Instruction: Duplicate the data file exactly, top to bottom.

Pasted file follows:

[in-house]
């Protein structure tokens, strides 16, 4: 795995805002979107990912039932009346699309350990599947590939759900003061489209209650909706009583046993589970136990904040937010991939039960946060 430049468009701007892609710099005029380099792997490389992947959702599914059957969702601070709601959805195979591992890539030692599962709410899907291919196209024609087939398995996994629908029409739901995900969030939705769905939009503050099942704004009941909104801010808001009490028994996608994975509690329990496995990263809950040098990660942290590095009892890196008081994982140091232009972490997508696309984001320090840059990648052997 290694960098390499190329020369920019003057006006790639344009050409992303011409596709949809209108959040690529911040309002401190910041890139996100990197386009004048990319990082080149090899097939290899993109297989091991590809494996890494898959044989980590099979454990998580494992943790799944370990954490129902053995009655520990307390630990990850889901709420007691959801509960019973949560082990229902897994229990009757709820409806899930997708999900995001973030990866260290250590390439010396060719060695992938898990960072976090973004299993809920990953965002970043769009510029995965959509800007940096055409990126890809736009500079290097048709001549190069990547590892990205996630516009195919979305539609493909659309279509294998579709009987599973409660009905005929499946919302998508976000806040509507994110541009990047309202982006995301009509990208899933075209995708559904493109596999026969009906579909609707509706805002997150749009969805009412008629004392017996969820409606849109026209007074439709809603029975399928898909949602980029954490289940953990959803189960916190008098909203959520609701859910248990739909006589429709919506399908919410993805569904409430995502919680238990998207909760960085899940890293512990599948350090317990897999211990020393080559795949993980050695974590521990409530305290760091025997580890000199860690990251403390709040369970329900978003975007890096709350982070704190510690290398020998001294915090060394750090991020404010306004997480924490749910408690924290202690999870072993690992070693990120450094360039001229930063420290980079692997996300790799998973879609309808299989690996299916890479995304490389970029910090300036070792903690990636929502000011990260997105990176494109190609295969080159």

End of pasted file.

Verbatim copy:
[in-house]
């Protein structure tokens, strides 16, 4: 795995805002979107990912039932009346699309350990599947590939759900003061489209209650909706009583046993589970136990904040937010991939039960946060 430049468009701007892609710099005029380099792997490389992947959702599914059957969702601070709601959805195979591992890539030692599962709410899907291919196209024609087939398995996994629908029409739901995900969030939705769905939009503050099942704004009941909104801010808001009490028994996608994975509690329990496995990263809950040098990660942290590095009892890196008081994982140091232009972490997508696309984001320090840059990648052997 290694960098390499190329020369920019003057006006790639344009050409992303011409596709949809209108959040690529911040309002401190910041890139996100990197386009004048990319990082080149090899097939290899993109297989091991590809494996890494898959044989980590099979454990998580494992943790799944370990954490129902053995009655520990307390630990990850889901709420007691959801509960019973949560082990229902897994229990009757709820409806899930997708999900995001973030990866260290250590390439010396060719060695992938898990960072976090973004299993809920990953965002970043769009510029995965959509800007940096055409990126890809736009500079290097048709001549190069990547590892990205996630516009195919979305539609493909659309279509294998579709009987599973409660009905005929499946919302998508976000806040509507994110541009990047309202982006995301009509990208899933075209995708559904493109596999026969009906579909609707509706805002997150749009969805009412008629004392017996969820409606849109026209007074439709809603029975399928898909949602980029954490289940953990959803189960916190008098909203959520609701859910248990739909006589429709919506399908919410993805569904409430995502919680238990998207909760960085899940890293512990599948350090317990897999211990020393080559795949993980050695974590521990409530305290760091025997580890000199860690990251403390709040369970329900978003975007890096709350982070704190510690290398020998001294915090060394750090991020404010306004997480924490749910408690924290202690999870072993690992070693990120450094360039001229930063420290980079692997996300790799998973879609309808299989690996299916890479995304490389970029910090300036070792903690990636929502000011990260997105990176494109190609295969080159």